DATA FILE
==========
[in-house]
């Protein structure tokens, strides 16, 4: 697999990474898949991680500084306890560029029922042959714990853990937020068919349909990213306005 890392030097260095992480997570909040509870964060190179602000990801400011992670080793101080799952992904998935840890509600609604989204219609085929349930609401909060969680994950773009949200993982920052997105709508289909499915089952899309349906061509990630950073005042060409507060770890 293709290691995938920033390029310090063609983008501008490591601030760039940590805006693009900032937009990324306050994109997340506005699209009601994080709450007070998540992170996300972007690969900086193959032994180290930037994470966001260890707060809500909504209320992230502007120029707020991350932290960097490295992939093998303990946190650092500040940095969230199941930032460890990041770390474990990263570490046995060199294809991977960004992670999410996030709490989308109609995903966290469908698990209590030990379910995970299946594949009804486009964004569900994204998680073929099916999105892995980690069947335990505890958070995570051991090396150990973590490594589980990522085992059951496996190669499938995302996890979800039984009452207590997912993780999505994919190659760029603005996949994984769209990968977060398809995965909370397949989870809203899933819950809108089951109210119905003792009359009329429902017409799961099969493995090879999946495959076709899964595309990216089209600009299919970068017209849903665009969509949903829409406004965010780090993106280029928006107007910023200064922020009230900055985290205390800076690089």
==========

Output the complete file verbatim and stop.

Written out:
[in-house]
């Protein structure tokens, strides 16, 4: 697999990474898949991680500084306890560029029922042959714990853990937020068919349909990213306005 890392030097260095992480997570909040509870964060190179602000990801400011992670080793101080799952992904998935840890509600609604989204219609085929349930609401909060969680994950773009949200993982920052997105709508289909499915089952899309349906061509990630950073005042060409507060770890 293709290691995938920033390029310090063609983008501008490591601030760039940590805006693009900032937009990324306050994109997340506005699209009601994080709450007070998540992170996300972007690969900086193959032994180290930037994470966001260890707060809500909504209320992230502007120029707020991350932290960097490295992939093998303990946190650092500040940095969230199941930032460890990041770390474990990263570490046995060199294809991977960004992670999410996030709490989308109609995903966290469908698990209590030990379910995970299946594949009804486009964004569900994204998680073929099916999105892995980690069947335990505890958070995570051991090396150990973590490594589980990522085992059951496996190669499938995302996890979800039984009452207590997912993780999505994919190659760029603005996949994984769209990968977060398809995965909370397949989870809203899933819950809108089951109210119905003792009359009329429902017409799961099969493995090879999946495959076709899964595309990216089209600009299919970068017209849903665009969509949903829409406004965010780090993106280029928006107007910023200064922020009230900055985290205390800076690089």